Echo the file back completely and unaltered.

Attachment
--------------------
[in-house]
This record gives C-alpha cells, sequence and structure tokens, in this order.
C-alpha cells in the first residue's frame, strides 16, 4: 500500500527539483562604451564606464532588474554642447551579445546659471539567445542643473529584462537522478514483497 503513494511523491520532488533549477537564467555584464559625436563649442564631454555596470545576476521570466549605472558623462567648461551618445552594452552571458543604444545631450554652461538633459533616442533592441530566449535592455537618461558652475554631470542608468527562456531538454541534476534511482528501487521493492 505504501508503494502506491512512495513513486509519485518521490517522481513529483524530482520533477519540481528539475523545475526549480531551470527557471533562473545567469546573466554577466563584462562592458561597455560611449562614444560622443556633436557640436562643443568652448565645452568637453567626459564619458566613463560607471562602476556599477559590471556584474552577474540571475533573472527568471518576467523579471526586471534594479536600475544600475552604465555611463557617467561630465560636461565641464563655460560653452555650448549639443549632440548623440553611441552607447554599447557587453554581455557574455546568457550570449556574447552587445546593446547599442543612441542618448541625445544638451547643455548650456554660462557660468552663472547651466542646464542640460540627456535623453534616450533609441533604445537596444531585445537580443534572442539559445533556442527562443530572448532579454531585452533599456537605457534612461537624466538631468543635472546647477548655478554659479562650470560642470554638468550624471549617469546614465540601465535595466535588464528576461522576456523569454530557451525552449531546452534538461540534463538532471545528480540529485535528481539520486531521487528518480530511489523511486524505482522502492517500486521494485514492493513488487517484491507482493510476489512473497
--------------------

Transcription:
[in-house]
This record gives C-alpha cells, sequence and structure tokens, in this order.
C-alpha cells in the first residue's frame, strides 16, 4: 500500500527539483562604451564606464532588474554642447551579445546659471539567445542643473529584462537522478514483497 503513494511523491520532488533549477537564467555584464559625436563649442564631454555596470545576476521570466549605472558623462567648461551618445552594452552571458543604444545631450554652461538633459533616442533592441530566449535592455537618461558652475554631470542608468527562456531538454541534476534511482528501487521493492 505504501508503494502506491512512495513513486509519485518521490517522481513529483524530482520533477519540481528539475523545475526549480531551470527557471533562473545567469546573466554577466563584462562592458561597455560611449562614444560622443556633436557640436562643443568652448565645452568637453567626459564619458566613463560607471562602476556599477559590471556584474552577474540571475533573472527568471518576467523579471526586471534594479536600475544600475552604465555611463557617467561630465560636461565641464563655460560653452555650448549639443549632440548623440553611441552607447554599447557587453554581455557574455546568457550570449556574447552587445546593446547599442543612441542618448541625445544638451547643455548650456554660462557660468552663472547651466542646464542640460540627456535623453534616450533609441533604445537596444531585445537580443534572442539559445533556442527562443530572448532579454531585452533599456537605457534612461537624466538631468543635472546647477548655478554659479562650470560642470554638468550624471549617469546614465540601465535595466535588464528576461522576456523569454530557451525552449531546452534538461540534463538532471545528480540529485535528481539520486531521487528518480530511489523511486524505482522502492517500486521494485514492493513488487517484491507482493510476489512473497